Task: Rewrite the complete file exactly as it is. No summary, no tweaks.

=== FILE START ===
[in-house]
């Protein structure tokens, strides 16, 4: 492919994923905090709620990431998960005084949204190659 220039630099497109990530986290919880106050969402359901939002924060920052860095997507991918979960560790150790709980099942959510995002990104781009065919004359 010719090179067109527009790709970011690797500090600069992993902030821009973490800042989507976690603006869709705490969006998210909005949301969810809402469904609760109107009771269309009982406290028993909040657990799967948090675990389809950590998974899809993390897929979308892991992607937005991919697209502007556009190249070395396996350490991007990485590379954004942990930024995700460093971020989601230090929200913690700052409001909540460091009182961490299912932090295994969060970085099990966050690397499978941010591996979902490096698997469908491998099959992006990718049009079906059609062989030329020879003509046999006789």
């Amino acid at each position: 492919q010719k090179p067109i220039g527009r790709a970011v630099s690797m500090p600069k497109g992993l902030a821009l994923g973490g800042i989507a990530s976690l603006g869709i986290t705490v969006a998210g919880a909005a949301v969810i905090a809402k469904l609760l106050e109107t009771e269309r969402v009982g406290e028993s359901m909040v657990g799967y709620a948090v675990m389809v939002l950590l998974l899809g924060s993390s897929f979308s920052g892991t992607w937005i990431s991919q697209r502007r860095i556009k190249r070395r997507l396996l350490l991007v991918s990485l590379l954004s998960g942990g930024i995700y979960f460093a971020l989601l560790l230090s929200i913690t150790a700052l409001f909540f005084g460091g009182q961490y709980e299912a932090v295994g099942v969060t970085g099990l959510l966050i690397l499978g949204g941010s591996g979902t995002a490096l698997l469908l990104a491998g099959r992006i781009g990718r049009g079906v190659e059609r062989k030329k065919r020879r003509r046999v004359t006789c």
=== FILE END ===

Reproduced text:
[in-house]
């Protein structure tokens, strides 16, 4: 492919994923905090709620990431998960005084949204190659 220039630099497109990530986290919880106050969402359901939002924060920052860095997507991918979960560790150790709980099942959510995002990104781009065919004359 010719090179067109527009790709970011690797500090600069992993902030821009973490800042989507976690603006869709705490969006998210909005949301969810809402469904609760109107009771269309009982406290028993909040657990799967948090675990389809950590998974899809993390897929979308892991992607937005991919697209502007556009190249070395396996350490991007990485590379954004942990930024995700460093971020989601230090929200913690700052409001909540460091009182961490299912932090295994969060970085099990966050690397499978941010591996979902490096698997469908491998099959992006990718049009079906059609062989030329020879003509046999006789």
């Amino acid at each position: 492919q010719k090179p067109i220039g527009r790709a970011v630099s690797m500090p600069k497109g992993l902030a821009l994923g973490g800042i989507a990530s976690l603006g869709i986290t705490v969006a998210g919880a909005a949301v969810i905090a809402k469904l609760l106050e109107t009771e269309r969402v009982g406290e028993s359901m909040v657990g799967y709620a948090v675990m389809v939002l950590l998974l899809g924060s993390s897929f979308s920052g892991t992607w937005i990431s991919q697209r502007r860095i556009k190249r070395r997507l396996l350490l991007v991918s990485l590379l954004s998960g942990g930024i995700y979960f460093a971020l989601l560790l230090s929200i913690t150790a700052l409001f909540f005084g460091g009182q961490y709980e299912a932090v295994g099942v969060t970085g099990l959510l966050i690397l499978g949204g941010s591996g979902t995002a490096l698997l469908l990104a491998g099959r992006i781009g990718r049009g079906v190659e059609r062989k030329k065919r020879r003509r046999v004359t006789c």